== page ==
Full Exposure Opening Up to Sexual Creativity and Erotic Expression Chapter One What is Sexual Creativity? Nothing really exists except examples. --Wittgenstein If I had to judge my sex life by how many times I jump into bed and have an orgasm, I'd get a big fat F. Oh, I'm sure my notches are more than someone else's notches, but I've had long, medium, and short stretches of time in my life where I haven't buttered up to anybody else's body, or even had my own private Jill-off. Yet this is the last thing I think of when I consider my erotic life. I say "erotic life" instead of "sex life "I because when someone asks me about my sex life, it's like code for, "Are you getting laid?" I need a code for replying, "Getting laid isn't the half of it." My dreams are filled with sex; my work is inspired with sexual energy; my family and friendships are influenced in so many ways by my sexual creativity that I couldn't even pinpoint them all. Most sex experts tell people to search for a sex life, to make it happen by getting out of the house and into the right singles bar, but actually your sex life is rocking your boat every minute of every day. You never even have to leave the house or make a phone call. I remember snooping in a neighbor's bookshelves when I was a kid, discovering their garishly illustrated Kama Sutra technique manual with more than a hundred pages and a hundred pretzel shapes to screw your body into. It had all the appeal of a periodic table. This is what I had to learn to have sex? It was a strangely unemotional examination. The book's title invoked erotic and spiritual symbols--but the spirit behind the presentation was chopped liver. I had been so excited to think that one day I was going to have a sex life, a real adult sex life--and I imagined it would be as exciting and inspiring as the sexy music I heard on the radio, the romantic novels I read, or the passionate embraces I saw dissolve on the movie screens. My childhood intuition was right. Those top-forty hits I heard on the radio were more sexy than a hundred nudist diagrams. Rock 'n' roll was sex, and so were all those novels and movies I thrilled to-because those things actually possessed sexual creativity, and the people who composed them were probably as inspired as I was when they first came up with their ideas. Erotic experience is a wake-up call; it's the sign that you're not only alive, you're bursting. As my friend Michael once said, "It doesn't matter whether you're cooking a meal, or playing a game of basketball, or writing a chapter. Sometimes you get this rush of holistic energy, and you'd swear that you just got laid." "I know that," I told him, "but how come more people won't admit it? It's not like I can line up a row of architects and rocket scientists to admit that, yes indeed, "they split that atom, they built that bridge," and they owe it all to some serious erotic inspiration. Everyone thinks that if they admit how much sexual energy fuels their everyday life and accomplishments, they won't get any respect." "But it doesn't matter what they say! : Michael is very good at overriding all naysayers. "Haven't they ever heard of a little thing called sublimation? Dr. Freud, hello! You go to any museum, you look at the classic Renaissance paintings, where everyone is supposed to be praising God and fearing the devil, but what is it, after all? Naked bodies everywhere! You're going to tell me these painters didn't get off on that? Their faith, their painting, their sexual energy--it's all the same thing." People often don't want to hear that their religious feeling is erotic; it's an insult to them. They take the holier-than-thou attitude that any kind of scholarship, any kind of profession or art, needs to be unsullied by sex in order to be worthy. But what is their worthiness all about? Michael started in describing Dante's Divine Comedy. "Here we have a hero who goes from hell to purgatory to paradise, and at the end of it all after he has seen God--what does he say? He speaks out to the memory of one woman, a woman he saw for only an instant, and she is 'the love that moves the sun and all the stars!' Remember, this is after God!" "Yes, I think of that quote, 'God is in the details,'" I said. "And so is sex." Your erotic life is what you notice about yourself--what drives you and thrills you and even maroons you sometimes. It influences our every personal expression, our role models, and the picture of our generation. I can read poems I wrote as a teenager, look at the image of myself giving birth to my daughter ten years ago, or see myself on a stage today-and an erotic thread runs through all of it. My character shows how motivated I've been by sexual creativity, long before I knew much at all about "having sex." I don't have to visit a museum or look at the classics to see how sex and art intersect from the moment we pick up our pen or our brush. I used to visit my friend Kimi in her art studio, where she made huge abstract expressionist paintings, from floor to ceiling. She routinely had her vibrator plugged in, lying on the rug next to her latest canvas, along with her brushes, rags, and colors. She caught me looking at it one day, and she said, "I can't help it, I get so excited sometimes! And other times I'm so tired, this is the only thing that gets me going again." People have long debated whether eroticism saps their energy or lets it fly. A physical orgasm can sometimes make you so weak in the knees that you feel closer to a nap than to creating a masterpiece. But that's why it's so important to see the difference between the release of an orgasm and the release of the creative sexual mind. A fantasy never leaves you exhausted, an erotic inspiration never tires you out. Erotic inspiration can be released through orgasms--but that's just one way. More important is that sexual creativity stems from living life as if you were making something of it-instead of being made over. I'm not talking about denying physical release, or saving your jizz up like some precious reservoir. No, I mean the way we express the juice of our greatest joys, and some of the most righteous justice in our lives. Why don't we recognize the erotic element in that passion? Full Exposure Opening Up to Sexual Creativity and Erotic Expression . Copyright © by Susie Bright. Reprinted by permission of HarperCollins Publishers, Inc. All rights reserved. Available now wherever books are sold. Excerpted from Full Exposure: Opening up to Sexual Creativity and Erotic Expression by Susie Bright All rights reserved by the original copyright owners. Excerpts are provided for display purposes only and may not be reproduced, reprinted or distributed without the written permission of the publisher.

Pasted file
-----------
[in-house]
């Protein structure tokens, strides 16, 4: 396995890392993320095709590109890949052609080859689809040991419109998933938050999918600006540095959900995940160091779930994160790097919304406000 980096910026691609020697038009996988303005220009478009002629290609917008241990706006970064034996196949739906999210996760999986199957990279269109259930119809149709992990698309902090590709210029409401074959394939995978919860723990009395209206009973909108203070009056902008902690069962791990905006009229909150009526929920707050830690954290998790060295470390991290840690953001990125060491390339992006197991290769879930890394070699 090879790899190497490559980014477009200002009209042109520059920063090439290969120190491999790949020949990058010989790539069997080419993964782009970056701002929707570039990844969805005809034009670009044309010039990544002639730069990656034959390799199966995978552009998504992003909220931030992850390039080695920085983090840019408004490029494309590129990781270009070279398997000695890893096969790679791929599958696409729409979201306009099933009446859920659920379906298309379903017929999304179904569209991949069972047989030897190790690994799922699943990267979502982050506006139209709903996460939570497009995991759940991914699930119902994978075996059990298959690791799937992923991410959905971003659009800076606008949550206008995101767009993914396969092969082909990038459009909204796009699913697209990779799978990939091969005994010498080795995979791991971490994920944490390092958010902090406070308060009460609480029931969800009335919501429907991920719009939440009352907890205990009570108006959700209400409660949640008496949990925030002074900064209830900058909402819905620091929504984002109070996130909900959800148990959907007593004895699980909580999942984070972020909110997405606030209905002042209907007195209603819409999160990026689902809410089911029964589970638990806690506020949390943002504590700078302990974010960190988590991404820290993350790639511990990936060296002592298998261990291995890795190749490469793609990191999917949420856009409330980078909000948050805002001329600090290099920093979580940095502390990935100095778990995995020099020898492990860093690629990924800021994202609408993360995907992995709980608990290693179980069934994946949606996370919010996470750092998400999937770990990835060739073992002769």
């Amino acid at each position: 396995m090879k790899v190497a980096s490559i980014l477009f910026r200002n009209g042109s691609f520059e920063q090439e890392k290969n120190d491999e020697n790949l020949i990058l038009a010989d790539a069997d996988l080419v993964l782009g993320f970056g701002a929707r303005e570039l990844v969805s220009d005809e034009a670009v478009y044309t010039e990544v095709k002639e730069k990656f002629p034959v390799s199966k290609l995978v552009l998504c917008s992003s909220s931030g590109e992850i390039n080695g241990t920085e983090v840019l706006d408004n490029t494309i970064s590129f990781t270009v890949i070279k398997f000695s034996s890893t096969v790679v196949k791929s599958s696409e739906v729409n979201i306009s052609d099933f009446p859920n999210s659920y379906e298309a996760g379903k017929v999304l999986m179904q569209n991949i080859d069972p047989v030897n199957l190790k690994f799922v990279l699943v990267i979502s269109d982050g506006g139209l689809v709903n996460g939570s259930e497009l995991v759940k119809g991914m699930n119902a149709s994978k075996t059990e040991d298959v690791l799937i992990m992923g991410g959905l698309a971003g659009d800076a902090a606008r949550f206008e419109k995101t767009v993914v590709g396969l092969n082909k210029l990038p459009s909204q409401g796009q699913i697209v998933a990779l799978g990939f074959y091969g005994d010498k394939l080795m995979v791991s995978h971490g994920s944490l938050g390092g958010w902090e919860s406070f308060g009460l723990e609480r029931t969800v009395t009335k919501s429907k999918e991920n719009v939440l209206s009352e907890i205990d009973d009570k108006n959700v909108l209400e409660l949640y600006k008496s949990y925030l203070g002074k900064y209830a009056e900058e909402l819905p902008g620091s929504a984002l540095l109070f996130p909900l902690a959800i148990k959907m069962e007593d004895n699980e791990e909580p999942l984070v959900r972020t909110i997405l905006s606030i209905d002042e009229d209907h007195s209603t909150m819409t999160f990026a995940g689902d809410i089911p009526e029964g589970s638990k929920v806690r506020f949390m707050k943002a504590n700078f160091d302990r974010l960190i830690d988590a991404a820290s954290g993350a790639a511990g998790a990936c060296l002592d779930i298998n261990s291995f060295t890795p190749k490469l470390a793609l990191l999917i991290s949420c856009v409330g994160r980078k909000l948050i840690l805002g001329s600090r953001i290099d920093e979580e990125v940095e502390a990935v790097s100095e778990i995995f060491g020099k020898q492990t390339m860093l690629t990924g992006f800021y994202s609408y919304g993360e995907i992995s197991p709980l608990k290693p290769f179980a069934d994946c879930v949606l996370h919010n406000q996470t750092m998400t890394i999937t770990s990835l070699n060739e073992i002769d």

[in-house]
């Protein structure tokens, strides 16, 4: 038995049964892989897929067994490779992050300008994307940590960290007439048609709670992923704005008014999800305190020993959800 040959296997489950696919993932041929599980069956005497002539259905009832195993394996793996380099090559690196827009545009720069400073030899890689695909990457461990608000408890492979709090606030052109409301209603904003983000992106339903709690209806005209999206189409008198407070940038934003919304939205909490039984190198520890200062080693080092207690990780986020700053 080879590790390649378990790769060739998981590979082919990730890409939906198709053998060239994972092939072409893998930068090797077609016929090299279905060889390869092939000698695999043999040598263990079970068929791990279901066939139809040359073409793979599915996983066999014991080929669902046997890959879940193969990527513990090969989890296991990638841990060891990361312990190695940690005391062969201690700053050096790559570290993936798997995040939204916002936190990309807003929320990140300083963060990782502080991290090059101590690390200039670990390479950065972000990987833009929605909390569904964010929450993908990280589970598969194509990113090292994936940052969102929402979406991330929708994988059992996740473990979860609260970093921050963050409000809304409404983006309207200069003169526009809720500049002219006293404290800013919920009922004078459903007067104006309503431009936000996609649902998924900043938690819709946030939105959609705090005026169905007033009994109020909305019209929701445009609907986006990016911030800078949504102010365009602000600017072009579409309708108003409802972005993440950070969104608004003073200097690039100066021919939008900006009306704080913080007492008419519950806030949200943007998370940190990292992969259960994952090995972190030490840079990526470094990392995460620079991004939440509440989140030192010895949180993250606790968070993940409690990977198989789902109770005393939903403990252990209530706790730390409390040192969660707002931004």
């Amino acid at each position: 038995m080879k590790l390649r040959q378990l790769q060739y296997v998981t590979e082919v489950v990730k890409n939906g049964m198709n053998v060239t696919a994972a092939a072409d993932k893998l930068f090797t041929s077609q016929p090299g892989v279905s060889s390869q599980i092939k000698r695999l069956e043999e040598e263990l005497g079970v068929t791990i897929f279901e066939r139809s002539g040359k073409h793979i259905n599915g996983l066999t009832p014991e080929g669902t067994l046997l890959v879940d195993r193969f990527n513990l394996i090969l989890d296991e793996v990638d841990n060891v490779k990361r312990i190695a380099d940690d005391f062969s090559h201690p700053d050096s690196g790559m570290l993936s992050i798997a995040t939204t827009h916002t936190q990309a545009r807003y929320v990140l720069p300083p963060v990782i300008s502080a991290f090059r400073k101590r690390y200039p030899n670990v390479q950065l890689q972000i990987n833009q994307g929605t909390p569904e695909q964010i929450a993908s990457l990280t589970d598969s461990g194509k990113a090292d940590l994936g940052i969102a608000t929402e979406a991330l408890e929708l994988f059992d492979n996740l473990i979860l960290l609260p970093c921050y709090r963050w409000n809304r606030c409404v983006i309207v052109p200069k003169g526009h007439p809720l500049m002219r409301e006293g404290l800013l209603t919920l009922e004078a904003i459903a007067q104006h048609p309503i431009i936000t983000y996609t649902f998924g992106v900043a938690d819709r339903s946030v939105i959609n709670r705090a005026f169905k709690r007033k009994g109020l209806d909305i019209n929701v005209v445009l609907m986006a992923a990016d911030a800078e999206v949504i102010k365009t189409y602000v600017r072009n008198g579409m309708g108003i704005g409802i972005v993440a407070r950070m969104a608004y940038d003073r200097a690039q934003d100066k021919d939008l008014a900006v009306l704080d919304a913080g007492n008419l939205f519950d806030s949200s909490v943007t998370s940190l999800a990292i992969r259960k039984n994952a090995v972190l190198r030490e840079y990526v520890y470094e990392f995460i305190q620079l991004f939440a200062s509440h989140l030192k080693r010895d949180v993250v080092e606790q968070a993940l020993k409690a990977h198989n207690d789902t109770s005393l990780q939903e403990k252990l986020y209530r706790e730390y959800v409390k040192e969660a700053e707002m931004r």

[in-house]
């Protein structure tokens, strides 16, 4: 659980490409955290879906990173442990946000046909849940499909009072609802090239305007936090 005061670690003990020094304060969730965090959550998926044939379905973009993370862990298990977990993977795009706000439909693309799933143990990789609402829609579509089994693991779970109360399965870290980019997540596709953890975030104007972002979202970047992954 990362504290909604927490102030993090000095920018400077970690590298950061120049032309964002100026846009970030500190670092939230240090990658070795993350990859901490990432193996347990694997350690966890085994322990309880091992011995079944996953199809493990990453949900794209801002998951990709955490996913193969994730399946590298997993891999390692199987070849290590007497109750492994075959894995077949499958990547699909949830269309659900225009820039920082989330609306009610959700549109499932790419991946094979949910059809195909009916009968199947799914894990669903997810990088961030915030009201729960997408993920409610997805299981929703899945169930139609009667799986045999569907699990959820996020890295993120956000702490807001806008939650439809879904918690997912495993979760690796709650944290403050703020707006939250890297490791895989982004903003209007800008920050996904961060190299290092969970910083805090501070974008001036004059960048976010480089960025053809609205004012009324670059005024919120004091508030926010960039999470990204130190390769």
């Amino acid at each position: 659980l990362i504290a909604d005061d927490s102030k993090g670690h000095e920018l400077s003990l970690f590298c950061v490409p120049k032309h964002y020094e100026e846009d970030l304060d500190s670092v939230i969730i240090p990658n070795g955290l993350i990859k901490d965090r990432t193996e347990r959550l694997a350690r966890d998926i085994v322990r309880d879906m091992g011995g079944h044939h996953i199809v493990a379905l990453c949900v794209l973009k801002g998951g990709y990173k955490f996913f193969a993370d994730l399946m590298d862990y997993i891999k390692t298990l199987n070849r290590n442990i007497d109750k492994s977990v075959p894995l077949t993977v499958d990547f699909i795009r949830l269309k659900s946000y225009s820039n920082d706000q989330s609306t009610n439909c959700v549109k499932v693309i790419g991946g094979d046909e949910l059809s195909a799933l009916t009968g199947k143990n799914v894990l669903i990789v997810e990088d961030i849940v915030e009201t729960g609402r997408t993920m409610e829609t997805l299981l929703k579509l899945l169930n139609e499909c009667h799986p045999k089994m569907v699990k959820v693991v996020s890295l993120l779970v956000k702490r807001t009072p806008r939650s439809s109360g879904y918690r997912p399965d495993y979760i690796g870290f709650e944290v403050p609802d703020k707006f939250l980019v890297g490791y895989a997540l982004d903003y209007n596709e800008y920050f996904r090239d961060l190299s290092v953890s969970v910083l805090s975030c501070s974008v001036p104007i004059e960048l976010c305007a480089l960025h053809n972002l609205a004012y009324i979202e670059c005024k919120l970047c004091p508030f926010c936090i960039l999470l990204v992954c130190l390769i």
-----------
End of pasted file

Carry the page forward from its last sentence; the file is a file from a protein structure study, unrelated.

Table of Contents

1 Opening Upp. 1
2 What Is Sexual Creativity?p. 5
3 Big Enoughp. 17
4 Alone at Lastp. 23
5 Talking About Itp. 29
6 Gradingp. 35
7 The Price of Titillationp. 43
8 Uglyp. 51
9 Women and Children Worstp. 60
10 The Sexual Revolution Cracked Upp. 72
11 Celibacyp. 84
12 Sex Jagp. 94
13 Nurturep. 101
14 Souled-Out Sexp. 111
15 Between Sex and the Devilp. 121
16 Losing It Allp. 128
17 Lovers' Ethicsp. 137
18 Absolutionp. 144
19 Electricityp. 151
20 Roll Your Own Erotic Manifestop. 156